Meet the YouTube Stars Turning Viewers Into Readers

When Christine Riccio was a teenager growing up in New Jersey, she and her sister would upload videos to YouTube of the two of them being silly, dancing to Britney Spears’s “Piece of Me” or attempting a back flip. It wasn’t until Ms. Riccio was in college in 2010 that she “actually talked to the camera” for the first time and decided to upload a video book review of Suzanne Collins’s “The Hunger Games.”

“I was reading a lot of books, and I had no one to discuss them with,” she said, explaining why she turned to the internet. “I was like, ‘I’ll be lucky if I ever get 500 subscribers over here.’”

Continue @ New York Times

How Online Video Is Becoming Like The Music Business For Its Creators

One rueful joke about the long-suffering music business holds that it’s a great place to make money … doing something else.

That’s to say that when you record an album, you won’t make much directly from even a hit song. Indeed, though streaming services such as Spotify and Apple Music have revived recorded-music revenue to the levels of a decade ago, few musicians are getting rich from their online streams.

Exene Cervenka of X told me a year ago that she might get a check of less than $500 for a million streams of one of her songs. The return on investment is so poor, she said, that she and her bandmates had decided not to record new albums because they could make more money in less time from concerts.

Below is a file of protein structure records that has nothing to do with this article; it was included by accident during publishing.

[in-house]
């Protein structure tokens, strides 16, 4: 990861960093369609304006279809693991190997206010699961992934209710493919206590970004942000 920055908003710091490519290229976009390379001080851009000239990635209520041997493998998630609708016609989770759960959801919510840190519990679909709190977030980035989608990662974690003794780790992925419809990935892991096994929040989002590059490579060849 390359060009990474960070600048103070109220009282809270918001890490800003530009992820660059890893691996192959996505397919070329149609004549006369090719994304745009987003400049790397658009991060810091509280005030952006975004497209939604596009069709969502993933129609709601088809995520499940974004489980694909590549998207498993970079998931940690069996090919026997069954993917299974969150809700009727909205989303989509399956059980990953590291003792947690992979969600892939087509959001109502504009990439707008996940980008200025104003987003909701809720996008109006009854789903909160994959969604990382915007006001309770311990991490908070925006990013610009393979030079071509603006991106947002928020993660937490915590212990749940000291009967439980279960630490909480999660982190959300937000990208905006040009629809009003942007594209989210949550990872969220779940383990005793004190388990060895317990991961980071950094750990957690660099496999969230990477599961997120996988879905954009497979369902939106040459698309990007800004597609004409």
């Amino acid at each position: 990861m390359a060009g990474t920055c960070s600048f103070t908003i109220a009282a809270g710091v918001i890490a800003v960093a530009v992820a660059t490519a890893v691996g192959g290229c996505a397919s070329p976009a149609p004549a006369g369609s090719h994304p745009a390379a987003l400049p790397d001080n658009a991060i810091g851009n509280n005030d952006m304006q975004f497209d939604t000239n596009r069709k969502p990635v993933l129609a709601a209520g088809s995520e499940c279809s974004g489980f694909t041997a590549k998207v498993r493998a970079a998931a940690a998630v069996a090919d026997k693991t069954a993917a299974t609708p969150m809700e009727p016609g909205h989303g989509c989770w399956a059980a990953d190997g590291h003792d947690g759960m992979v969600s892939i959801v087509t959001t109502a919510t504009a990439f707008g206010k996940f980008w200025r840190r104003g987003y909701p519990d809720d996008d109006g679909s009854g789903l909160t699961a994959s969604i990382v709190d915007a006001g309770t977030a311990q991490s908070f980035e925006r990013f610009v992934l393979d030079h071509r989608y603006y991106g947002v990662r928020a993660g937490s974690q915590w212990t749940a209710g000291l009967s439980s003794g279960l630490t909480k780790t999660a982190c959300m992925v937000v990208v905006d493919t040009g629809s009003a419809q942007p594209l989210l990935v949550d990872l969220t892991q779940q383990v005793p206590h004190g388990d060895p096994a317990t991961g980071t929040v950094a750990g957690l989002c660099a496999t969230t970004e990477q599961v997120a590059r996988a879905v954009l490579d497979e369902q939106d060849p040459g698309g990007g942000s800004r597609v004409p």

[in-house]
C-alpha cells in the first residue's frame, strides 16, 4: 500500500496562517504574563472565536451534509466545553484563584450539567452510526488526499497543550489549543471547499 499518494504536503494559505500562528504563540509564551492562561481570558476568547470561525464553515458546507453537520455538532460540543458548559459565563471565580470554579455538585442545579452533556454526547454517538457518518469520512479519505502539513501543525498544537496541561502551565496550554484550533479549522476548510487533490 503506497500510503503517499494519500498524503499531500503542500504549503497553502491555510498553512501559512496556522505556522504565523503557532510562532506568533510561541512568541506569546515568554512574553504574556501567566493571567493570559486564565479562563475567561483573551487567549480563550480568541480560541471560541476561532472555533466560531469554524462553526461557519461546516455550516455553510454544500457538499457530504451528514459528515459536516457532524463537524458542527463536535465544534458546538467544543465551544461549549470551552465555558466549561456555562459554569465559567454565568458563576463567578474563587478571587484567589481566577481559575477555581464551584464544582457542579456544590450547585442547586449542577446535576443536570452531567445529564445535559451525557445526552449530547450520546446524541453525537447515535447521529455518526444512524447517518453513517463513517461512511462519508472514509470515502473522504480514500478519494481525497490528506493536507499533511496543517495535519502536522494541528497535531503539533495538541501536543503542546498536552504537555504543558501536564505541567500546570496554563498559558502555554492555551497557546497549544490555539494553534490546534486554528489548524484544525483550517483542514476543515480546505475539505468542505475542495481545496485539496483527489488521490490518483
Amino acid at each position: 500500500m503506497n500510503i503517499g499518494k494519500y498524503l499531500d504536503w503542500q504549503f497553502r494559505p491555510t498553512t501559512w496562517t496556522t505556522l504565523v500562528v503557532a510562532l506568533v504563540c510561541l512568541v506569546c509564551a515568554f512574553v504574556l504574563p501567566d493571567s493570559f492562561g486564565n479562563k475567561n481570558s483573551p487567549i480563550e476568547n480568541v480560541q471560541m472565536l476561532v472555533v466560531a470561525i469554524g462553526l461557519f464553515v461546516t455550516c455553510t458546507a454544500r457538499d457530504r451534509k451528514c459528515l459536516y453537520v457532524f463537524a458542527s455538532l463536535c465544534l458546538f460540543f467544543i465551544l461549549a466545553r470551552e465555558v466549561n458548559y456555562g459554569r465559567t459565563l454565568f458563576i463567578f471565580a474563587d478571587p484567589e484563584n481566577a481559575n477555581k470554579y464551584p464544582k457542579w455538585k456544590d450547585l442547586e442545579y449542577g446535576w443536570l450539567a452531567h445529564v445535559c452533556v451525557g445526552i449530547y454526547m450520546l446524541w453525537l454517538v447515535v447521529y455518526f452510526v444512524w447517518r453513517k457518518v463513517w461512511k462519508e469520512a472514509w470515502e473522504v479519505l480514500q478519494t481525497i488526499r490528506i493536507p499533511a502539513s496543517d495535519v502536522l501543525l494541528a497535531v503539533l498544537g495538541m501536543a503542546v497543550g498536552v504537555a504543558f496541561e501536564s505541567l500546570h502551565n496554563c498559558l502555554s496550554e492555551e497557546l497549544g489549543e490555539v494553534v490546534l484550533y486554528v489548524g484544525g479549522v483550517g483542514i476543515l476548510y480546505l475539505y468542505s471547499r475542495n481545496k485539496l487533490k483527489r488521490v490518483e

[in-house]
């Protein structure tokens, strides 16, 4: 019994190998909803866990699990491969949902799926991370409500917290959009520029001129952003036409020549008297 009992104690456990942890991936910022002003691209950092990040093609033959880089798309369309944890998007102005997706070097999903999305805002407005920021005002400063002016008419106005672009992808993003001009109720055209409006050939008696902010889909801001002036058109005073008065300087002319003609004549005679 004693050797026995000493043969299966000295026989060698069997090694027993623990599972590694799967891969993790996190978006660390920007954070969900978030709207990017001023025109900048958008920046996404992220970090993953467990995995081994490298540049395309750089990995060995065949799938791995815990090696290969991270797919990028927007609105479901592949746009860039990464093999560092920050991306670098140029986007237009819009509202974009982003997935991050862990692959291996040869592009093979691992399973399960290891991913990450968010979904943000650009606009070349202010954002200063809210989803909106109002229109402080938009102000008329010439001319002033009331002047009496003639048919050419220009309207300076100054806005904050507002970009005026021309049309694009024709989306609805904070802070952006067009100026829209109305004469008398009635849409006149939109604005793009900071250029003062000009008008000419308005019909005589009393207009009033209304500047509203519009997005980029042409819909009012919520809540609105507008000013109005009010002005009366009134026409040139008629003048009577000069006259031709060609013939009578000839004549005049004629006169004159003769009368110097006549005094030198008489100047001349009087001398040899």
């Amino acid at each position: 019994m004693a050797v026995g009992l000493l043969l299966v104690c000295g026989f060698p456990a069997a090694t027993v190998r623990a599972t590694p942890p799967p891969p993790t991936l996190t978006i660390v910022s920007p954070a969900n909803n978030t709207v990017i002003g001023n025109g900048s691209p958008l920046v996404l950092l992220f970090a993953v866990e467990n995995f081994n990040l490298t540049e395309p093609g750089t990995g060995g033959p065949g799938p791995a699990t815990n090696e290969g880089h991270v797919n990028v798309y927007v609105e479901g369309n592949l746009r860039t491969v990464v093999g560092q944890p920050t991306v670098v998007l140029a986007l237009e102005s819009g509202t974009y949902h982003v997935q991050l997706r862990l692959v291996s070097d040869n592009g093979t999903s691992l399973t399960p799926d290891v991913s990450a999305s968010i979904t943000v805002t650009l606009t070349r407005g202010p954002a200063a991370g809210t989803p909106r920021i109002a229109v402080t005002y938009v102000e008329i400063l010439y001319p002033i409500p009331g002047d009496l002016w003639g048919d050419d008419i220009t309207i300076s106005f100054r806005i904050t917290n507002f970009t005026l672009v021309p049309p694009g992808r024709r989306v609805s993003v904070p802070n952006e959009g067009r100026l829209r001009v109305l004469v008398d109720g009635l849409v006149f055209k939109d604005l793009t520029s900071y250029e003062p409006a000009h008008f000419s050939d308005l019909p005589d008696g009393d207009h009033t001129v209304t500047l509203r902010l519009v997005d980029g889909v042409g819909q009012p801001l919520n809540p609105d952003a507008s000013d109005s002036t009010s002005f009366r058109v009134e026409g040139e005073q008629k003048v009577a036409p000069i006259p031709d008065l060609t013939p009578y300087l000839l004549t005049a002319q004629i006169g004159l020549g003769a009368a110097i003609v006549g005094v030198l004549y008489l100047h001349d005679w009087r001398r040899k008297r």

And that’s indeed where the money has gone in music (at least for musicians): live performances, merchandising and licensing of songs for TV shows, movies or commercials.

Read @ Forbes

Here’s why it’ll be tough for YouTube Music to catch up with Spotify and Apple

YouTube Music launches

Many of us happily play the field when it comes to streaming our favorite movie and TV shows, with multiple subscriptions to services like Netflix, Hulu, Amazon Prime, maybe HBO and more. Music, though, is a different animal – if you already pay for Spotify, in other words, you don’t necessarily need to plunk down coin for a rival service that’s just going to get you most of what you already have access to.

It’s into that fray and an arguably already crowded competitive landscape that YouTube Music has turned a soft launch in May into widespread availability — now having launched in 17 countries, including the U.S.

Read @ BGR

YouTube faces paying billions to music stars after copyright vote

YouTube stars from Taylor Swift to Ed Sheeran, Beyonce and Jay-Z could be in line for big paydays after the video giant lost a crucial vote in Brussels over new copyright laws that will force it to pay billions of dollars in fees for users watching music videos.

For years the music industry has argued that YouTube exploits the lack of legal protection around music videos being viewed on its service to pay minimal amounts to artists and labels when they are viewed. The music industry has lobbied that this “value gap” between the true worth of the music videos and what YouTube decides to pay needs to be addressed with legislation.

On Wednesday, a crucial vote by the European parliament’s legal affairs committee went the way of the music industry with an agreement to adopt copyright laws that will force platforms such as YouTube to seek licences for music videos.

Read @ The Guardian

YouTube Music and Premium come to Canada and the UK

As expected, Google has announced that YouTube Music and YouTube Premium will continue its global rollout, coming to 11 more countries. The list of nations now able to take advantage of the two platforms has swelled to include the UK, Canada, France, Germany, Russia, Italy and Spain.

Read @ Engadget